For many organisations that hadn’t previously been working remotely, the move to remote working due to COVID-19 was sudden.
People had to adjust very quickly, a sink or swim situation which for many was complicated by sudden home schooling at the same time. And still is!
We work a lot with Healthcare professionals, and 2 weeks before lockdown, doctors, nurses and psychiatrists were already predicting what was going to happen. They warned their respective organisations they would need the tools to continue working remotely, and that this should be actioned asap. Most ‘parent’ organisations seemed to baulk at doing this though, and put the pause button on just in case it wasn’t needed.
History of course shows us that it was needed, and these in-high-demand healthcare professionals were thrust into a situation where they had to muddle through without the tools to do the job. In particular, many were left without access to certain platforms they needed.
Ring a bell?
This is what we call a level Zero to Level One move in remote working autonomy. There’s no adaptation to make it employee-friendly, which puts a lot of strain on the people involved, reducing their efficiency and effectiveness. People carry on working as before, only from home.
For some organisations one of the blockers centres around security to their networks. It’s clearly an area that has to be dealt with, yet many are hiding behind the ‘we have to work behind a wall’ mentality as if the wall will save them. Events over the past few years show this is a fool hardy strategy, and that multiple layers of security need to be in place. I won’t go into detail here as it’s one for the IT security professionals, but suffice to say there are lots and lots of very successful, fully distributed organisations able to manage this risk with employees working all over the globe. So it *shouldn’t* be a blocker if it’s really needed.
Now of course a lot of organisations say they have made big adjustments to the tools needed for the job, which is great. At the same time, very often those adjustments are made by senior managers whose life/work experience revolves around email, access to databases, CRMs and so on. It's a positive step in the right direction, BUT…
…if you’re now truly moving to a remote set up and you’re still using email for your internal communication, you’re helping perpetuate one of the bugbears of remote – and indeed fully distributed – working: that without huge cc lists, your communication is locked away in a virtual mailbox where it’s only visible to a select few. Nobody likes enormous cc lists hey? In fact many folk automatically route any emails they’re cc-ed to into a ‘read later’ (a pseudonym for never) folder. And if you’ve had a back-to-back day of video conferences and now quickly need to catch up on key decisions taken on important projects in the last 24 hours, you’ll know that wading through a day’s unread email doesn’t help you find the answers quickly.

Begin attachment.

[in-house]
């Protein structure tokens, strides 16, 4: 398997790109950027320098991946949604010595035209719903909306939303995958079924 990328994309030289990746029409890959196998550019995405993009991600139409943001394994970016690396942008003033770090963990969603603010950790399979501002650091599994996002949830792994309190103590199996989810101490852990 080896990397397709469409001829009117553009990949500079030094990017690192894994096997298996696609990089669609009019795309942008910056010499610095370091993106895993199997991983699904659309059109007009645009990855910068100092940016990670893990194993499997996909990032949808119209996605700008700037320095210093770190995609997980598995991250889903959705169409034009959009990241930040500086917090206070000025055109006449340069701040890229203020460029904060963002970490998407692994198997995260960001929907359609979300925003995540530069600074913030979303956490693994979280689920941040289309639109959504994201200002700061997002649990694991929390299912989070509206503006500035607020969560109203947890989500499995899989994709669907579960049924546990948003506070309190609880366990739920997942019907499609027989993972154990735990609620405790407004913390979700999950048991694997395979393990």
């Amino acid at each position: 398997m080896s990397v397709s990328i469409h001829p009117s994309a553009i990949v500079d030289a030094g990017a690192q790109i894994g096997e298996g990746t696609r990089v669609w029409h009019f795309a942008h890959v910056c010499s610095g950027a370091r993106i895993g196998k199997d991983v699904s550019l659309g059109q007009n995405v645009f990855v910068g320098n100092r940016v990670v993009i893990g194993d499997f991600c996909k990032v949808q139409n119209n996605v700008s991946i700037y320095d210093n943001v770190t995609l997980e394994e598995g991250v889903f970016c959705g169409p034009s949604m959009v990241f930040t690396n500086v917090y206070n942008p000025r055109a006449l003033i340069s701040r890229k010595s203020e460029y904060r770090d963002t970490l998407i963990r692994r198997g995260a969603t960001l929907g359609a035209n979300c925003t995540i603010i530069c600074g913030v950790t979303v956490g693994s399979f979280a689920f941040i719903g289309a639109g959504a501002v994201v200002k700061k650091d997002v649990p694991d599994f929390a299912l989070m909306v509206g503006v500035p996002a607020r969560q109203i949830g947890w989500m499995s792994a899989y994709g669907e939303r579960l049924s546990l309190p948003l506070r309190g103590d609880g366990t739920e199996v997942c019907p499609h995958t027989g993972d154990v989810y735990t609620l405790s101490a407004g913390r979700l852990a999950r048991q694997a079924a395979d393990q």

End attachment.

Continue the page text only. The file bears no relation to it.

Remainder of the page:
Equally, if you’re working on a project and quickly want to find out if anyone else is or has worked on the same thing in a different region, the ability to quickly contact the right people isn’t always easy. What’s their name? Did that person just leave? Who’s replaced them? Where did they store the information? Is it buried in an intranet site somewhere? Or a computer hard drive? The good news is that new platforms are tackling these issues, and making it both easy and fast to find the information you need, and to get to the people you need. Without an email in sight!
So until you embrace different ways of working internally, you’re going to remain hamstrung to only leveraging the benefits of remote working to a certain (limited) point.
It’s a bit like the development through different stages of Tribal Leadership. From ‘I’m great’ (which is endemic in so many professions where the emphasis is on your academic credentials, a by-product of the ‘you have to be published to be anyone’ paradigm’ - through ‘We’re great’ – a very significant shift where you notice the change in attitudes, language and results – to ‘Life’s great’ where large organisations end up collaborating for the greater good and making hugely positive difference to the world. You can’t achieve ‘Life’s great’ outcomes with an ‘I’m great’ culture. Just as you can’t fully leverage the benefits of remote working when stuck with email and a fire-walled system.
The platforms we work with shape how we work, and what the limits are. They also start shaping our brains – yes, seriously. And the extent to which you want this to happen is a choice. Choose carefully.
Here at Leading Beyond we like to keep at the cutting edge of technological innovation that supports effective working, and have links to some of the most exciting developers out there. If you’d like to know more about how new technologies are helping organisations realise their goals, be that remote, distributed or even office-based, do get in touch. There’s some exciting stuff going on in the domain that could help unleash more of your organisation's potential.